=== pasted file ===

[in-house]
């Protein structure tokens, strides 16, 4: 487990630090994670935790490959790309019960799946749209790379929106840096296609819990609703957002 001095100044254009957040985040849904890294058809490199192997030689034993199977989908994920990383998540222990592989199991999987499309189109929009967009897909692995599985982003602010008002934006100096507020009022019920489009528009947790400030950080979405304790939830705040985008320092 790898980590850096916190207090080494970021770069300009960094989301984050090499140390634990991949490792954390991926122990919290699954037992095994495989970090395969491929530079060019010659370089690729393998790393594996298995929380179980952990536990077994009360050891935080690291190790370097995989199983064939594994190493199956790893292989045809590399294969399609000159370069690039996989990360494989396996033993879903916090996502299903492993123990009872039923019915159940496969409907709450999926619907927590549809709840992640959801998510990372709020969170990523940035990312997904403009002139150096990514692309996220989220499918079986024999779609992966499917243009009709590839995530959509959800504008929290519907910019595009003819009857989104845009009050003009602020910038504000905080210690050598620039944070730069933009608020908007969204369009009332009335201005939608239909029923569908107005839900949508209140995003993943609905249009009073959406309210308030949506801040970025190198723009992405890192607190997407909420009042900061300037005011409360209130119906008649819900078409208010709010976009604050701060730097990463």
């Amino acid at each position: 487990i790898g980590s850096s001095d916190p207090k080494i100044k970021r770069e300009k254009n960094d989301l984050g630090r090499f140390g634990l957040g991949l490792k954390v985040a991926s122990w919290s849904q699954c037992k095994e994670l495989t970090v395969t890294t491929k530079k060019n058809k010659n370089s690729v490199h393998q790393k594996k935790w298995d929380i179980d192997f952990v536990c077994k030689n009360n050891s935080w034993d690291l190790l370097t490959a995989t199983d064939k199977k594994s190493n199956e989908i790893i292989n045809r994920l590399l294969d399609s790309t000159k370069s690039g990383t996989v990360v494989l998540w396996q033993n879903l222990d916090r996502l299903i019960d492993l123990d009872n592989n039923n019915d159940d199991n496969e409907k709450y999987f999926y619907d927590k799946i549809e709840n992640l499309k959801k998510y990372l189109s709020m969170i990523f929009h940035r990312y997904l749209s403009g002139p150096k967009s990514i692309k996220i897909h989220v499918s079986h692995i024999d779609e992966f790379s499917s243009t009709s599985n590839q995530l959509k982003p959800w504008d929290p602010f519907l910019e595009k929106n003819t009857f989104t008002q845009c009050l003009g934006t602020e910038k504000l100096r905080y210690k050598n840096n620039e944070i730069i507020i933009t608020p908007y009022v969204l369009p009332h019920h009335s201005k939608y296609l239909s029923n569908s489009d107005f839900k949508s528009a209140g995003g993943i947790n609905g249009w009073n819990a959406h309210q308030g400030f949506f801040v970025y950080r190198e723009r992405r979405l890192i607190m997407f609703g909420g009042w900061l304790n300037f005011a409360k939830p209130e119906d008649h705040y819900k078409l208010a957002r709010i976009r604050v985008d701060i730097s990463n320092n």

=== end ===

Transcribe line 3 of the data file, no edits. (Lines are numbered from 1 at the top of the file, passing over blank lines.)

């Amino acid at each position: 487990i790898g980590s850096s001095d916190p207090k080494i100044k970021r770069e300009k254009n960094d989301l984050g630090r090499f140390g634990l957040g991949l490792k954390v985040a991926s122990w919290s849904q699954c037992k095994e994670l495989t970090v395969t890294t491929k530079k060019n058809k010659n370089s690729v490199h393998q790393k594996k935790w298995d929380i179980d192997f952990v536990c077994k030689n009360n050891s935080w034993d690291l190790l370097t490959a995989t199983d064939k199977k594994s190493n199956e989908i790893i292989n045809r994920l590399l294969d399609s790309t000159k370069s690039g990383t996989v990360v494989l998540w396996q033993n879903l222990d916090r996502l299903i019960d492993l123990d009872n592989n039923n019915d159940d199991n496969e409907k709450y999987f999926y619907d927590k799946i549809e709840n992640l499309k959801k998510y990372l189109s709020m969170i990523f929009h940035r990312y997904l749209s403009g002139p150096k967009s990514i692309k996220i897909h989220v499918s079986h692995i024999d779609e992966f790379s499917s243009t009709s599985n590839q995530l959509k982003p959800w504008d929290p602010f519907l910019e595009k929106n003819t009857f989104t008002q845009c009050l003009g934006t602020e910038k504000l100096r905080y210690k050598n840096n620039e944070i730069i507020i933009t608020p908007y009022v969204l369009p009332h019920h009335s201005k939608y296609l239909s029923n569908s489009d107005f839900k949508s528009a209140g995003g993943i947790n609905g249009w009073n819990a959406h309210q308030g400030f949506f801040v970025y950080r190198e723009r992405r979405l890192i607190m997407f609703g909420g009042w900061l304790n300037f005011a409360k939830p209130e119906d008649h705040y819900k078409l208010a957002r709010i976009r604050v985008d701060i730097s990463n320092n």